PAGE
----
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Added March 13, 2012 from: Joe Taylor Jr.
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Answered By Joe Taylor Jr.:

The company behind the FICO score makes it easy for you to learn your credit score online, but a handful of alternatives threaten to make the process more confusing.

Unlike free credit reports, which federal law requires the three major credit bureaus to send you at your request each year, credit scores cost money. That's because each credit scoring system uses a secret algorithm to turn your credit report into a three digit score or a letter grade.

You can always see your FICO score for a one-time fee of about $20, by visiting myFICO.com. Skip the confusing and sometimes misleading buttons that scream "free credit score," and click the tab marked "FICO Scores & Credit Reports." If you think you'll want to check your score more often, you can subscribe to a quarterly monitoring program that costs $60 per year.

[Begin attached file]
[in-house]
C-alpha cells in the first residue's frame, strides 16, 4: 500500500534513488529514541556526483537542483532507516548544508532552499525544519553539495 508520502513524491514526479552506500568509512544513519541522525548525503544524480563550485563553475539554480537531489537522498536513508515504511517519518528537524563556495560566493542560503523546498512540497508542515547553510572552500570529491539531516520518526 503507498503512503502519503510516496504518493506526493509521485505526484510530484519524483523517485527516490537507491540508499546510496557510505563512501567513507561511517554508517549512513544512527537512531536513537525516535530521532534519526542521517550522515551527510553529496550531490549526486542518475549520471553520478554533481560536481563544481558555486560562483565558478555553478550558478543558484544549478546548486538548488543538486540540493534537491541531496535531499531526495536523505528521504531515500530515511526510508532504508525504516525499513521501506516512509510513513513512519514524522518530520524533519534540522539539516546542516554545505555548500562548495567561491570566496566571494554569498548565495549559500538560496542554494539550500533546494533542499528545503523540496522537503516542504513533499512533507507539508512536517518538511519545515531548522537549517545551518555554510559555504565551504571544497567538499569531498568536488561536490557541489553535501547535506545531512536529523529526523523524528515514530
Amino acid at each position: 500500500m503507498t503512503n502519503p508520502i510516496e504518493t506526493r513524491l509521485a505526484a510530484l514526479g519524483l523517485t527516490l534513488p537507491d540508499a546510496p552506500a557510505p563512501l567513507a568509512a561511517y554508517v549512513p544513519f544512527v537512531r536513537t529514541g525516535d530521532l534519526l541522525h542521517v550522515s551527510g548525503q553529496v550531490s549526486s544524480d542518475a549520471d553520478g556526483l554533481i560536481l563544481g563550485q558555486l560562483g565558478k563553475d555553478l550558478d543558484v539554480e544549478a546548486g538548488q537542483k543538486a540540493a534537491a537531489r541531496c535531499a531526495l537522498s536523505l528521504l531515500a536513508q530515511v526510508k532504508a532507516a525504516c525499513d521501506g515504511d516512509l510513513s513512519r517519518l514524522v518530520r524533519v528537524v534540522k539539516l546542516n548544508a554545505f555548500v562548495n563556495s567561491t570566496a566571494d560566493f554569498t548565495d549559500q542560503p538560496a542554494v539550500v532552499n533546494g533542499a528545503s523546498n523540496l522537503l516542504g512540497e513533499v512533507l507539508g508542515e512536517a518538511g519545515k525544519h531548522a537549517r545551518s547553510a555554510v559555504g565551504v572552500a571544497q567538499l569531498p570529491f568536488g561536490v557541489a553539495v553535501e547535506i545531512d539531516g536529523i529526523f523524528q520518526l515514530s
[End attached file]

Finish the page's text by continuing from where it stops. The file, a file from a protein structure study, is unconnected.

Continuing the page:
A few services charge $10 to $20 per month to alert you when your credit scores change. However, by most accounts, your credit score won't exhibit huge swings during the course of a year. Unless you're right on the cusp of closing a deal for a mortgage or auto loan, you won't really need to monitor changes in your score more than quarterly, anyway.

Instead, I often recommend a frugal habit inspired by talk radio host Clark Howard. He suggests spreading out your requests for free credit reports from AnnualCreditReport.com. For instance, instead of viewing all three credit reports at once, you might request Equifax in January, Experian in May, and TransUnion in September. That way, you can see changes to your credit profiles over time without having to pay for a credit monitoring program.

On the other hand, if you've been battling identity theft or bank errors, you may want to lump the cost of a more proactive credit alert system. Be careful if you choose a service that places "freeze" requests on your credit profiles, since you could unwittingly prevent yourself from changing credit card companies, upgrading your cell phone, or signing up for a new insurance provider. All of those companies rely on access to your credit profile to verify your identity.

This question is about:  Credit Scores / Reports
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